The closer we get to the release of Star Wars: The Force Awakens, the more the Disney marketing machine cranks up, and the more fatigued I get. My second-decade self would think that I must have fallen and hit my head to utter such heresy! The truth is, we grow more discriminating as we get older and it seems that Disney is throwing a hell of a lot of ads and marketing tie-ins at the wall and hoping some of them stick. The result, as I mentioned, is Star Wars fatigue.
I felt a disturbance in the force when Disney bought Lucasfilm and the Star Wars franchise. Disney does make some good products, but their overriding skill and focus is marketing. They’re also ridiculously zealous in protecting their properties. Every time the copyright on Mickey Mouse is about to expire, their lobbyists talk to their pocketed congress people and the limits are extended.
Another more pertinent example? A reader of the Star Wars Action News Facebook page posted a photo of the Rey Star Wars figure he bought at Walmart†. Soon afterward, the photo was removed from the post. Facebook explained that a copyright claim was filed against the image. Jeremy Conrad at Star Wars Unity tweeted the photo and found himself the recipient of a DMCA notice about it. About a photo of a legally purchased figure in a post that basically says, “Look what I got!” The overreach is ridiculous in its extent.
So far, in my own television viewing and from articles about the marketing machine attached to this seventh Star Wars film, I’ve found fourteen marketing tie-ins! Among them is the particularly perplexing Kay’s jewellers Star Wars charms. They didn’t mention the Star Wars charm bracelet, but I bet it’s on the way! Many are nothing but an attempt to hitch their wagon to Star Wars, without actually offering anything but a Star Wars photo or logo on a package with the same old stuff inside, like Kraft Macaroni and Cheese, Coffee-Mate, Band-Aid bandages, and Cover Girl lipstick.
It’s marketing run amok and the more I see, the less I want to reward Disney for their getting in my face to this degree. As it stands, I’ll likely be seeing The Force Awakens in the spring when it comes to Netflix.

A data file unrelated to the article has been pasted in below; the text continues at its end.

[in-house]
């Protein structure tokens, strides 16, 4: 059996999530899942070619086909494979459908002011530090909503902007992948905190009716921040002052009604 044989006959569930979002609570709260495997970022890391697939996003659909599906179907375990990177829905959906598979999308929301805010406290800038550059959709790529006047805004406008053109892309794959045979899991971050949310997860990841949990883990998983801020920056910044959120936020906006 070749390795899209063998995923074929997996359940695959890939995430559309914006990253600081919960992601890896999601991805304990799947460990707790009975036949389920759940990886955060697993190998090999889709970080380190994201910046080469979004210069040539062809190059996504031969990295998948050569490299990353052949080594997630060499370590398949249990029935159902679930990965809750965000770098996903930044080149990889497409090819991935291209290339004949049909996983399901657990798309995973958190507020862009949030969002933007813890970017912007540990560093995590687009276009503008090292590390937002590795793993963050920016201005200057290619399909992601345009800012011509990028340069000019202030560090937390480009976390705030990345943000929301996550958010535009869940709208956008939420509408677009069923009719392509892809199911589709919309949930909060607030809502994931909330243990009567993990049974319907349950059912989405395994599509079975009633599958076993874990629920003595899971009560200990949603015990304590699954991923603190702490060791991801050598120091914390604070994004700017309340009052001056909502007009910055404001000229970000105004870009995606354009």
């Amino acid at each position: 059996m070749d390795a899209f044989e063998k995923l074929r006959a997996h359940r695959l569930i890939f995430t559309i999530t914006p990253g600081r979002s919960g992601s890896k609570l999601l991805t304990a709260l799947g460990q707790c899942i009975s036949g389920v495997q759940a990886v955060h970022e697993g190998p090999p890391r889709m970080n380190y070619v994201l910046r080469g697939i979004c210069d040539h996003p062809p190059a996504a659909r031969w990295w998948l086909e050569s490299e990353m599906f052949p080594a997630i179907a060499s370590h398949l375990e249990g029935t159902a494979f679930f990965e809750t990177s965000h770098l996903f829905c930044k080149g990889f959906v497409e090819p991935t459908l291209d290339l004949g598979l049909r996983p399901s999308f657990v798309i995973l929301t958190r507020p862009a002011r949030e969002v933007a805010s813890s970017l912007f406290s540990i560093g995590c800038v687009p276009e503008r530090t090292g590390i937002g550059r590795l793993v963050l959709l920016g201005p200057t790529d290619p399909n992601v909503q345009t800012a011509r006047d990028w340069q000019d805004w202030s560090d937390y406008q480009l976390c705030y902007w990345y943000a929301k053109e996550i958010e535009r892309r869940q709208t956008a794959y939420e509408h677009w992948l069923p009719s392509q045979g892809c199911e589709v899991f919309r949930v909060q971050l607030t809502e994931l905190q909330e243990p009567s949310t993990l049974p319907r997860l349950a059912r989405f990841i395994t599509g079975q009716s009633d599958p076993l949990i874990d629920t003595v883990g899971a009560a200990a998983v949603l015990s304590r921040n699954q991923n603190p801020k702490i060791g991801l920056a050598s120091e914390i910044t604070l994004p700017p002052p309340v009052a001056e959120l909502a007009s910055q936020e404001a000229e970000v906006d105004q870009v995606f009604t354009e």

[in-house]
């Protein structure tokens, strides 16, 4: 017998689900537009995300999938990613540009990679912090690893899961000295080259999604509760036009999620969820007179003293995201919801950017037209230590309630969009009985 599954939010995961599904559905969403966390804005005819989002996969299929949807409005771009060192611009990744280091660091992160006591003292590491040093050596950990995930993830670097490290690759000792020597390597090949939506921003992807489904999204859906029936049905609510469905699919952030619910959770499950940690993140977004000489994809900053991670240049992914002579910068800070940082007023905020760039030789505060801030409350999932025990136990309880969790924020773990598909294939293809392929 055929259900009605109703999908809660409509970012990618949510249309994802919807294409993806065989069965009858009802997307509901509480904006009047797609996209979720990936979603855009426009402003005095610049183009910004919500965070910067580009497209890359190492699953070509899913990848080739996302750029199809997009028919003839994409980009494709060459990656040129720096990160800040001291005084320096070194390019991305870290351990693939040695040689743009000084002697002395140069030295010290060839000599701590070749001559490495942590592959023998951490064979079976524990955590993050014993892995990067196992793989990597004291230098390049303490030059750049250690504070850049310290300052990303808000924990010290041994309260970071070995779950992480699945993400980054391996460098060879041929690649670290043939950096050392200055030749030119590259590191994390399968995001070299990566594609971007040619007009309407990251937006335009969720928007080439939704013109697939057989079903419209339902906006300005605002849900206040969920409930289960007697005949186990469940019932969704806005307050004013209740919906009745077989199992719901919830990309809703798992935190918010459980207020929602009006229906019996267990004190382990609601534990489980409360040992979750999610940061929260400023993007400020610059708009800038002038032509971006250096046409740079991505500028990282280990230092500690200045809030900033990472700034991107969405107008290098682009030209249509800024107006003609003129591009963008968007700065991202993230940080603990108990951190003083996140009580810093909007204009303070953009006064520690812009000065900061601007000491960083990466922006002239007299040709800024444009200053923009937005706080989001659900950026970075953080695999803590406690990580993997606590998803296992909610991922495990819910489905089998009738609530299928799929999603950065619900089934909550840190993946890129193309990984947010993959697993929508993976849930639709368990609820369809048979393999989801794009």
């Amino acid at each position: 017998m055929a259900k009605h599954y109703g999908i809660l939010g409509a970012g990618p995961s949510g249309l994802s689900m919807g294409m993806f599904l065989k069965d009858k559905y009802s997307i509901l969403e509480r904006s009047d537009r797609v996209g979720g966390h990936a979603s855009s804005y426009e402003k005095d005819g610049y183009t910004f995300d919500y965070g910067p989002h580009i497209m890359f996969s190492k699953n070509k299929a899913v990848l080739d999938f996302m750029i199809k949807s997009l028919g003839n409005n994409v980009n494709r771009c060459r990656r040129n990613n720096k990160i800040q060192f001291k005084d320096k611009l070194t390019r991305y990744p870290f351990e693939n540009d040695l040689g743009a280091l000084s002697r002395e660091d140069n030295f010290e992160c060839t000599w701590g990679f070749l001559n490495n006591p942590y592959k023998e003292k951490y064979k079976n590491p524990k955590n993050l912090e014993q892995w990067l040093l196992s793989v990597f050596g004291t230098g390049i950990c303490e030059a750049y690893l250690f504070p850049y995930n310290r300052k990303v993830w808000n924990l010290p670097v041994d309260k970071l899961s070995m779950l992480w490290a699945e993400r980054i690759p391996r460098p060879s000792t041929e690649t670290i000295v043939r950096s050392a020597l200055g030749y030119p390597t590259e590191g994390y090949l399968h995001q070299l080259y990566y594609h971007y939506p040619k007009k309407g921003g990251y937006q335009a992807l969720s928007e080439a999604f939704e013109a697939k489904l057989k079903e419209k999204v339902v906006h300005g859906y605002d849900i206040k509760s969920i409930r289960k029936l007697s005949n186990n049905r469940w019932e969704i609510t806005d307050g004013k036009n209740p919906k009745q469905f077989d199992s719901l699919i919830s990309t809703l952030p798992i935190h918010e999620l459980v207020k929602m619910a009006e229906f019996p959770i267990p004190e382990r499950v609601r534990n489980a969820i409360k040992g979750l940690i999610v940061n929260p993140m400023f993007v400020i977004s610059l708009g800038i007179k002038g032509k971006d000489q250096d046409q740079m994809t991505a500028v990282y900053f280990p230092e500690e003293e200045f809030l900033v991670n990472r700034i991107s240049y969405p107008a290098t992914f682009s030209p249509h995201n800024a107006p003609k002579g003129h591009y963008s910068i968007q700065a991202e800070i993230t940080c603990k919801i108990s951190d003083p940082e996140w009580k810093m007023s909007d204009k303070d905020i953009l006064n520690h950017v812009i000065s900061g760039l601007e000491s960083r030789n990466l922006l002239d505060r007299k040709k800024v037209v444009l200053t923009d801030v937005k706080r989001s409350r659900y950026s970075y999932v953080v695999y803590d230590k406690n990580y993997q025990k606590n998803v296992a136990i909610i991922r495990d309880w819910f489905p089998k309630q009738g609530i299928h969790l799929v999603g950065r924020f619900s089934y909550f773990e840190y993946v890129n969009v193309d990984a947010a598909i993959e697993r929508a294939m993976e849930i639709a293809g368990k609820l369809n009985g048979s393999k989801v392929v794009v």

In the meantime, it’ll get much worse once the film is released and the toy ads start. Lovely.
Over the years, I’ve heard many children say on accident rather than by accident. Kids haven’t learned the finer points of grammar and phrasing, so it’s but one of the many mistakes they sometimes make. This is born out by the fact that I’ve never heard any child over the age of about ten say it.
Until now. I saw a U.S. John Deere television ad in which the voice-over states:
To make sure people don’t break John Deere tractors on accident, we try to break them on purpose.
I was reading at the time and my head snapped up so quickly that I surprised myself. The only good thing I can stay about this is that I now know why kids make this mistake! Is on accident accepted usage somewhere in the U.S. or should John Deere be looking for a new ad agency before they embarrass themselves further?
Ad blockers undermine a fundamental principle of media, one that goes back a hundred years: Free content in exchange for attention. The thing is, the FCC kept the ad part in check with TV, and paper costs did the same thing for magazines and newspapers. But on the web, more and more people have come to believe that the deal doesn’t work, and so they’re unilaterally abrogating it. They don’t miss the ads, and they don’t miss the snooping of their data.
Go read the whole thing is his blog entry, “Ad Blockers.” He nails the reasons ad blockers are becoming more and more popular.
There are always a dozen kerfuffles happening on the Internet at any time (rounding down to the nearest billion), but this one has to be one of the dullest ever. As you no doubt know, the second part of the last Hunger Games picture is coming out in November. Lionsgate released an ad to let us know we have only 100 days to wait:
Well, it didn’t take long for some to notice an unintended naughty word that came about because of the overlapping text, highlighted here in white:
Honestly? I never would have noticed. I also find it really difficult to get even mildly worked up about it because it was obviously unintended. I won’t be surprised if some people are unbelievably offended, angry, and upset, because no matter what happens, someone is always unbelievably offended, angry, and upset.